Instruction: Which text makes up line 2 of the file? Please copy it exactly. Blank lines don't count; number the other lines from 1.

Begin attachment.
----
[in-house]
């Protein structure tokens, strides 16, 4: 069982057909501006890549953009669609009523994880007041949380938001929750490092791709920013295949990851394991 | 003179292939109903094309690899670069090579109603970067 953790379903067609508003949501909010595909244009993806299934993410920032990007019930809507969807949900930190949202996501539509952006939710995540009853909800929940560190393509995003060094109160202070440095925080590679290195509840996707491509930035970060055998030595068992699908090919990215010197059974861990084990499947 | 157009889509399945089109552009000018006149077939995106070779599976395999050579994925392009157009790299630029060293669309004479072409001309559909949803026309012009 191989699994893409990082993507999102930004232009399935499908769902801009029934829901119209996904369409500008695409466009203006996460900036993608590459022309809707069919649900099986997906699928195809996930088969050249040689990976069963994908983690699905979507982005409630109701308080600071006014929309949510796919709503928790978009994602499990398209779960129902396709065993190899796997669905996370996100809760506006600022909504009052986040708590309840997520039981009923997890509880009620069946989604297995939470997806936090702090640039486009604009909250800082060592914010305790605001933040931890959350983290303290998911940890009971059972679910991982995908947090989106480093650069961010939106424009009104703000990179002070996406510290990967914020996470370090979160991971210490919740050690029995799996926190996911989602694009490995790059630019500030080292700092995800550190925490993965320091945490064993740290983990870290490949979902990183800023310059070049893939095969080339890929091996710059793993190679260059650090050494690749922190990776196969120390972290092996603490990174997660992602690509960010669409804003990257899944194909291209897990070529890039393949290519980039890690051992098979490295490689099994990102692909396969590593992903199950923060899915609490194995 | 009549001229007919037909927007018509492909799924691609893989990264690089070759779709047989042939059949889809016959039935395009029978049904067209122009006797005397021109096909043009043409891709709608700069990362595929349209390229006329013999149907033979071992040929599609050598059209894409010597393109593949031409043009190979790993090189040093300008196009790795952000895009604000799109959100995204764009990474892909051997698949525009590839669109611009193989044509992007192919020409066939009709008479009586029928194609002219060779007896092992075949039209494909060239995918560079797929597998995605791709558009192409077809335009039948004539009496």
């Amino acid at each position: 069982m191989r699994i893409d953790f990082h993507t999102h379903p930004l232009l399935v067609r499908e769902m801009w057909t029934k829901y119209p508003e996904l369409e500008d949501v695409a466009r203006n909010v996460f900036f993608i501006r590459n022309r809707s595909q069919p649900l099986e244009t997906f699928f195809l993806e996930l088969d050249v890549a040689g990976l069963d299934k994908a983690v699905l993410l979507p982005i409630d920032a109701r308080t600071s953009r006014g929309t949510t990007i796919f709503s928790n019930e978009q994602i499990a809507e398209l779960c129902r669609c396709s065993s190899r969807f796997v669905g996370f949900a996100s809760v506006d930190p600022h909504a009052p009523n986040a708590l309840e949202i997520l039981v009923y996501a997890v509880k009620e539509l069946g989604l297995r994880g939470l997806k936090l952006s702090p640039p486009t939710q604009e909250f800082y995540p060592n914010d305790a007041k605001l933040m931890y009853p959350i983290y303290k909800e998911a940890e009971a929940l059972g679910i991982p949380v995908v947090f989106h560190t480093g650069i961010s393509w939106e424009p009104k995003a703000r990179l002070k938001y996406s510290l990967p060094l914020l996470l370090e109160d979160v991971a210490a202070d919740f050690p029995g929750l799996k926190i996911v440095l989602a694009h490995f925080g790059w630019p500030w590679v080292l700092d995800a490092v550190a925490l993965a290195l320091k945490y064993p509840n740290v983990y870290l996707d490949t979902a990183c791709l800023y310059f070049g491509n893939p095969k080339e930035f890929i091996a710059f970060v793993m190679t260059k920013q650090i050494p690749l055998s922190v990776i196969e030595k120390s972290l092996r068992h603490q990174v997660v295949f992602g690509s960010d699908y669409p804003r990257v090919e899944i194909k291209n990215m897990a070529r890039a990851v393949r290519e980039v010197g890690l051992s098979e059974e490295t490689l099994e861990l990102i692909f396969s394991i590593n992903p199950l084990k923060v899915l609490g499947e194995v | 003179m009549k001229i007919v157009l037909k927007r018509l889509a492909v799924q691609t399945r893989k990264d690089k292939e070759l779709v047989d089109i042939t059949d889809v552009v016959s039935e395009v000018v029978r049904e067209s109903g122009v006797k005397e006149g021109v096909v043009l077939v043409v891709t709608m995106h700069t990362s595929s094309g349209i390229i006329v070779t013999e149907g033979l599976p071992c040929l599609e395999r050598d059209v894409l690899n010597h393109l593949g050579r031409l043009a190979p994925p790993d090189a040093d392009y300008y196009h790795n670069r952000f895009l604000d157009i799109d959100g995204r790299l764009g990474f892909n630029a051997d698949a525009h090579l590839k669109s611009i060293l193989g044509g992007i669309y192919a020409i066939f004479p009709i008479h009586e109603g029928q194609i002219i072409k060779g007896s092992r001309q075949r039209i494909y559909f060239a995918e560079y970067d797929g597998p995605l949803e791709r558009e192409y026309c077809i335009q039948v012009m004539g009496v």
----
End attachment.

């Protein structure tokens, strides 16, 4: 069982057909501006890549953009669609009523994880007041949380938001929750490092791709920013295949990851394991 | 003179292939109903094309690899670069090579109603970067 953790379903067609508003949501909010595909244009993806299934993410920032990007019930809507969807949900930190949202996501539509952006939710995540009853909800929940560190393509995003060094109160202070440095925080590679290195509840996707491509930035970060055998030595068992699908090919990215010197059974861990084990499947 | 157009889509399945089109552009000018006149077939995106070779599976395999050579994925392009157009790299630029060293669309004479072409001309559909949803026309012009 191989699994893409990082993507999102930004232009399935499908769902801009029934829901119209996904369409500008695409466009203006996460900036993608590459022309809707069919649900099986997906699928195809996930088969050249040689990976069963994908983690699905979507982005409630109701308080600071006014929309949510796919709503928790978009994602499990398209779960129902396709065993190899796997669905996370996100809760506006600022909504009052986040708590309840997520039981009923997890509880009620069946989604297995939470997806936090702090640039486009604009909250800082060592914010305790605001933040931890959350983290303290998911940890009971059972679910991982995908947090989106480093650069961010939106424009009104703000990179002070996406510290990967914020996470370090979160991971210490919740050690029995799996926190996911989602694009490995790059630019500030080292700092995800550190925490993965320091945490064993740290983990870290490949979902990183800023310059070049893939095969080339890929091996710059793993190679260059650090050494690749922190990776196969120390972290092996603490990174997660992602690509960010669409804003990257899944194909291209897990070529890039393949290519980039890690051992098979490295490689099994990102692909396969590593992903199950923060899915609490194995 | 009549001229007919037909927007018509492909799924691609893989990264690089070759779709047989042939059949889809016959039935395009029978049904067209122009006797005397021109096909043009043409891709709608700069990362595929349209390229006329013999149907033979071992040929599609050598059209894409010597393109593949031409043009190979790993090189040093300008196009790795952000895009604000799109959100995204764009990474892909051997698949525009590839669109611009193989044509992007192919020409066939009709008479009586029928194609002219060779007896092992075949039209494909060239995918560079797929597998995605791709558009192409077809335009039948004539009496």